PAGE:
Aurora and the Gun Delusion

Responding to the Latest Mass Murder

By: - Jul 27, 2012


Last Friday, we woke up to another tragic shooting where a gunman opened fire in a crowded movie theatre. Twelve people have died, and at least fifty-eight are injured. Already, calls for greater gun regulation to prevent disturbed individuals from accessing guns are being contrasted by calls for more guns so that we can protect ourselves from these individuals. 

These shootings can happen anywhere. Last year, Anders Bering Breivik, a deranged Norwegian supremacist, killed seventy-seven people on a shooting and bombing rampage in Oslo and Utoya. In 2009, fifteen year old Tim Kretschmer killed fifteen people at the Albertville high school in Winnenden, Germany.

One of the things we do whenever a Columbine, a Tucson, or now an Aurora happens is to look for the backstory of these horrible incidents. Was the shooter a terrorist? Were there personal problems? Was he mentally unstable?

There are two things which we don’t dig too deeply for. One is our national obsession with guns. Why are there over 290 million guns in this country, meaning that 9 out of 10 Americans own a gun? Or how about the fact that the entire German police force fired a total of eighty-five bullets in service last year - the equivalent of what one U.S. police officer fires on duty?

The second goes beyond numbers of guns and shots fired. At the heart of our gun obsession is the old debate about freedom. We purchase guns to be free from government intrusion, search and seizure, and to protect ourselves. But while we thought that our guns would protect us from the evil out there, they were useless in shielding us from the ongoing erosion of our liberties and freedom. They were not able to protect us from the loss of promise, property, and long term prosperity.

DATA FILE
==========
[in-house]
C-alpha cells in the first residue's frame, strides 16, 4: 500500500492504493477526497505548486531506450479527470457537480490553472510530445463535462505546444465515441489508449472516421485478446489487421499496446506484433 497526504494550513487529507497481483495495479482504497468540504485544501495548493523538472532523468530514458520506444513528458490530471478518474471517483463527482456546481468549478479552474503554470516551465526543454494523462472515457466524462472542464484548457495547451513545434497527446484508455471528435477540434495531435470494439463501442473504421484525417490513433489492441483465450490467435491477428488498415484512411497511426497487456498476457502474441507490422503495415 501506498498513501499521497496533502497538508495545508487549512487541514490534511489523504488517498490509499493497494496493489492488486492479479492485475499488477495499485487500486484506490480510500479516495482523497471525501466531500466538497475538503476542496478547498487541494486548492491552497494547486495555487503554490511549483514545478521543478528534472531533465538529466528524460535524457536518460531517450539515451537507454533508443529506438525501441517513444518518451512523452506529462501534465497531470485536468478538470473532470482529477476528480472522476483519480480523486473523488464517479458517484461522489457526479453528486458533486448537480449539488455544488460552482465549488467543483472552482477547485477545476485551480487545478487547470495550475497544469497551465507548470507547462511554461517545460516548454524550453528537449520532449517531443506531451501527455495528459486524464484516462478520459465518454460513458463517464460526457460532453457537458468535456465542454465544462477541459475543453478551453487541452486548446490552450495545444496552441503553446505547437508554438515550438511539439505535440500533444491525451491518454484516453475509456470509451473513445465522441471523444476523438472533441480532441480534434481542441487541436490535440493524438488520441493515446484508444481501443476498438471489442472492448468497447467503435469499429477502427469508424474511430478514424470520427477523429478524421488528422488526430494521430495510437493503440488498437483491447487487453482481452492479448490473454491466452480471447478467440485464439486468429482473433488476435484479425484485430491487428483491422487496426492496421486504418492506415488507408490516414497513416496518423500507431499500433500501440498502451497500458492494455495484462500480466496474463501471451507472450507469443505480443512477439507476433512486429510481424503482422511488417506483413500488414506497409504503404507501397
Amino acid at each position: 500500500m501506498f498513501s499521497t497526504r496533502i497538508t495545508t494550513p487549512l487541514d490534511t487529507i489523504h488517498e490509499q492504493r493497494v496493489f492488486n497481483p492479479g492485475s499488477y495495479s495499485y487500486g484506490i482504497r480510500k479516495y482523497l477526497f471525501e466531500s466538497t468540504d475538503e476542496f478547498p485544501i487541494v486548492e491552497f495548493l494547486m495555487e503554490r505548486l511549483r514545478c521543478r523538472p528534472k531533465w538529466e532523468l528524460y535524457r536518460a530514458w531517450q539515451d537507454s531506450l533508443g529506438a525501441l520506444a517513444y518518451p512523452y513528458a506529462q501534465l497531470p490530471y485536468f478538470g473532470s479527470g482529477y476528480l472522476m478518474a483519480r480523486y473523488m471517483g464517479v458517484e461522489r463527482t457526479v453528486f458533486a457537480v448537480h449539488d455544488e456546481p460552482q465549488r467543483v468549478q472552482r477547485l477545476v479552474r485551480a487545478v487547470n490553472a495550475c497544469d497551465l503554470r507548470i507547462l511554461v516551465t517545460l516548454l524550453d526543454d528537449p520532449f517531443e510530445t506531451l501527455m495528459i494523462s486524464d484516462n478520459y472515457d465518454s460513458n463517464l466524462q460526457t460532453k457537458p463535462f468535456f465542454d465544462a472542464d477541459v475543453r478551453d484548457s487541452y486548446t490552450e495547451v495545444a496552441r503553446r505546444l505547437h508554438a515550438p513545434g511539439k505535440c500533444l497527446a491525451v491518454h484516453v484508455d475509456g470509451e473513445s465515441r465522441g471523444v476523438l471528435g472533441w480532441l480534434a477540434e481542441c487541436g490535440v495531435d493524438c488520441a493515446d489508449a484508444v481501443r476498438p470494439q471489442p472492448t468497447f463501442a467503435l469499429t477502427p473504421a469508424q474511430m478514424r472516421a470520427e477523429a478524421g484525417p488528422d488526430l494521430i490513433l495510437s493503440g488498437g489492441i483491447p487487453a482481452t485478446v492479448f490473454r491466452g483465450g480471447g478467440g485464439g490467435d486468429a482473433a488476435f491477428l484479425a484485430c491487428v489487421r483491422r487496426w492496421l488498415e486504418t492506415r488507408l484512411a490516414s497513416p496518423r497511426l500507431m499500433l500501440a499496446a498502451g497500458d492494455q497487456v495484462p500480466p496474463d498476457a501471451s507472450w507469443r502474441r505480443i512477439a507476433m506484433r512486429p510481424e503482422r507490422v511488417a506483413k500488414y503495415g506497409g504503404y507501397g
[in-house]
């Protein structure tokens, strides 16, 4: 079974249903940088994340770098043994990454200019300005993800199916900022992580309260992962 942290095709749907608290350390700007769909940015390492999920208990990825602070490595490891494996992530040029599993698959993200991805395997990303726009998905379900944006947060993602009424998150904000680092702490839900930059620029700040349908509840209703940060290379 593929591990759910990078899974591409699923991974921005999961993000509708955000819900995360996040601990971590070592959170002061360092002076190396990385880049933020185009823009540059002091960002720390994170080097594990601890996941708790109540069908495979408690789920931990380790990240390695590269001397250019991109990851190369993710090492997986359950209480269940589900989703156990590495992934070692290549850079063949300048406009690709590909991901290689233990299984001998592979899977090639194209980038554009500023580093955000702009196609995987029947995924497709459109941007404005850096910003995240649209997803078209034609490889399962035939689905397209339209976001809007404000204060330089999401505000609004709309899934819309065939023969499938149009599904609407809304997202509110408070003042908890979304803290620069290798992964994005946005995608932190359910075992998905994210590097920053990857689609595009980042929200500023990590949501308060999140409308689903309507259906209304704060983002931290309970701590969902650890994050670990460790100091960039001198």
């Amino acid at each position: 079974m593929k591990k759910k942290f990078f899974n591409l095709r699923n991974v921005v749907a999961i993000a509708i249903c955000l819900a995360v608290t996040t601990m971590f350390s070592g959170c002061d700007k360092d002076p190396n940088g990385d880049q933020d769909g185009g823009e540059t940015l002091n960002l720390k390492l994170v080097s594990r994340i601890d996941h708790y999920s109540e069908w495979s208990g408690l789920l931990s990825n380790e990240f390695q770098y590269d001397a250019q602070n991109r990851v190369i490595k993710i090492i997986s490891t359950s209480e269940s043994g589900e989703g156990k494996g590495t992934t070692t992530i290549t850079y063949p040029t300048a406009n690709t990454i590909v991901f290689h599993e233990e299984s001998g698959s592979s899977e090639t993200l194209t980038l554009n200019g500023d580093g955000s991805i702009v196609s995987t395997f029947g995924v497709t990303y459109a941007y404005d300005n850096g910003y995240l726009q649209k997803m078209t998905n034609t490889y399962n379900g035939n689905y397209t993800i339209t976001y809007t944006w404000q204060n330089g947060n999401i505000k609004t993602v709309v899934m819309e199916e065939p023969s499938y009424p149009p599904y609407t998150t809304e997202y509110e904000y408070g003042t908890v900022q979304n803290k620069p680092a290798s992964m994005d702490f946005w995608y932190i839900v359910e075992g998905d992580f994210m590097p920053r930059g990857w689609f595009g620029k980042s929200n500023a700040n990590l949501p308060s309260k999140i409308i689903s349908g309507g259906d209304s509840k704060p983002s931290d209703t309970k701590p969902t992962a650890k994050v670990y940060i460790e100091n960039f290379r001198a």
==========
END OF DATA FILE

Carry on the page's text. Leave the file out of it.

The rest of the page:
With fifty-two percent of total income gains going to the top one percent of families between 1993 and 2008, our guns could not stop the exponentially growing disparity between rich and poor. They did not protect us from stagnant median household incomes for the past decade.They did not keep our social mobility, the prized pride of our nation, from now lagging several European countries

Not even 290 million guns could protect us from $14 trillion in wealth being washed away by the great recession.

We are a nation that is armed to its teeth while our country is dieting away its social justice. Who knows, maybe this massacre will finally prompt Congress to write  sensible gun legislation that demands stronger background checks on first time purchasers of fire arms. Or call for registering guns with local police forces, just as army members do with the Military Police when living on base.

But will we realize that our obsession to be protected by guns is maybe just a symptom of our inability to defend ourselves against societal and economic erosion? That our guns are utterly useless to protect us from the loss of our livelihood? Because with every rise in the Gini coefficient and every PISA study spelling out the malaise in our public education system, our chances of living a free and self-determined life are vanishing. And no amount of guns can help us with that.

One can only hope that we will one day realize that the things that really threaten us do not require a well regulated militia. The day we rid ourselves of our gun delusion and put down our weapons will be the day we start dealing with what really matters: making sure that our country remains strong, equitable and prosperous. That is the path to freedom.